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Georgia Has Limited Giving Out Water At Polling Places. What Does NC Do?

Voters wait at the Beatties Ford Road library branch in Charlotte. Part of the 9th U.S. House District is in Mecklenburg County.
Dante Miller
Mecklenburg County residents are seen waiting in line to vote early at the Beatties Ford Road library branch in Charlotte in 2020. A new Georgia law allows for people to give water to poll workers to distribute to voters waiting in line. But the law doesn't allow a third party to bring water directly to a voter.

Georgia’s new voting law has received international attention, especially for prohibiting people from handing out water or food to people waiting in line to vote.

But how does it compare with other states, including North Carolina?

Georgia’s law prohibits anyone from handing out water or food within 150 feet of a polling place or within 25 feet of someone waiting in line to vote.

People can bring their own food and water with them to vote, and the law specifically allows third-party groups to deliver bottled water to polling places. But the water must be given to poll workers, who will then distribute it on a self-serve basis.

Gerry Cohen, a former attorney for the North Carolina General Assembly, says a strict reading of the Georgia statute “would literally mean that if your grandparents were in line, you couldn’t bring them a bottle of water, or if there is someone who is in a diabetic coma, you couldn’t bring them a pack of crackers.”

A Georgia elections official, who spoke to WFAE on condition of anonymity because they were not authorized to go on record, said “that no one is trying to test the endurance of voters” and the intent is not to keep a family member from bringing someone water.

The official said there were instances in last year’s election in which a state legislator handed out water in his campaign T-shirt, thus prompting the change.

Georgia does have some company.

Montana prohibits people from giving out food and water on Election Day, but that’s limited to a candidate or people working for a candidate. New York bans giving out “meat, drink, tobacco, refreshment or provision” unless the person giving it out isn’t a candidate or their employee and it’s worth less than a dollar.

North Carolina has a 50-foot buffer around polling places.

Here's what state law says: “No person or group of persons shall, while the polls are open at the voting place on the day of the primary or election, loiter about, congregate, distribute campaign material, or do any electioneering within the voting place, or within 50 feet in any direction of the entrance or entrances to the building in which the voting place is located.”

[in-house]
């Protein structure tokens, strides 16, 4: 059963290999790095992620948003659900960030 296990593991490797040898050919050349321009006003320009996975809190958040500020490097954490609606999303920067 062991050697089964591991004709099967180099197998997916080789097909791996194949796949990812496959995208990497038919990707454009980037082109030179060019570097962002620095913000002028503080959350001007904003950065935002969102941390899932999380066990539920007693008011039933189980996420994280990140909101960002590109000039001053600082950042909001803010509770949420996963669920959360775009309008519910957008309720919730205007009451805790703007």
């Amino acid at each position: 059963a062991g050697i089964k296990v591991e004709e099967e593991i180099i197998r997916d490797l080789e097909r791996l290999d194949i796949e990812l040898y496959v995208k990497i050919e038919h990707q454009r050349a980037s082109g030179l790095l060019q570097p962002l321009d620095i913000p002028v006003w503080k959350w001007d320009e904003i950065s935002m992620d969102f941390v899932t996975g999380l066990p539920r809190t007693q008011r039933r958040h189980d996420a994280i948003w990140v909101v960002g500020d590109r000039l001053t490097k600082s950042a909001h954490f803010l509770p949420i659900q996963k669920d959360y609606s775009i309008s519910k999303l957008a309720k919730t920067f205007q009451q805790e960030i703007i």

That means that, inside the 50-foot buffer, a person wearing a campaign T-shirt would not be allowed to hand out water. That would be seen as “electioneering.”

But a person with no formal ties to a candidate could likely give out water, so long as it isn’t seen as electioneering. And a family member or friend of someone standing in line could also bring someone water.

State law is more specific about who can be inside the actual polling place. That list includes poll workers, police officers and voters. It does not allow for people to hand out water.

The state does mention banning the gifting of food and drinks as part of an 1801 law governing elections to the General Assembly. It says no one involved with anyone in the legislature can give “any treat or entertainment of meat or drink” to influence their vote in the election.

Cohen said that came from a late 17th century British law.

“Candidates prior to that 1696 law of parliament would have giant banquets where they would give out meat and drink,” he said. “Think of that classic thing where the king eats the meat off a bone and throws it behind them.”

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Steve Harrison is WFAE's politics and government reporter. Prior to joining WFAE, Steve worked at the Charlotte Observer, where he started on the business desk, then covered politics extensively as the Observer’s lead city government reporter. Steve also spent 10 years with the Miami Herald. His work has appeared in The Washington Post, the Sporting News and Sports Illustrated.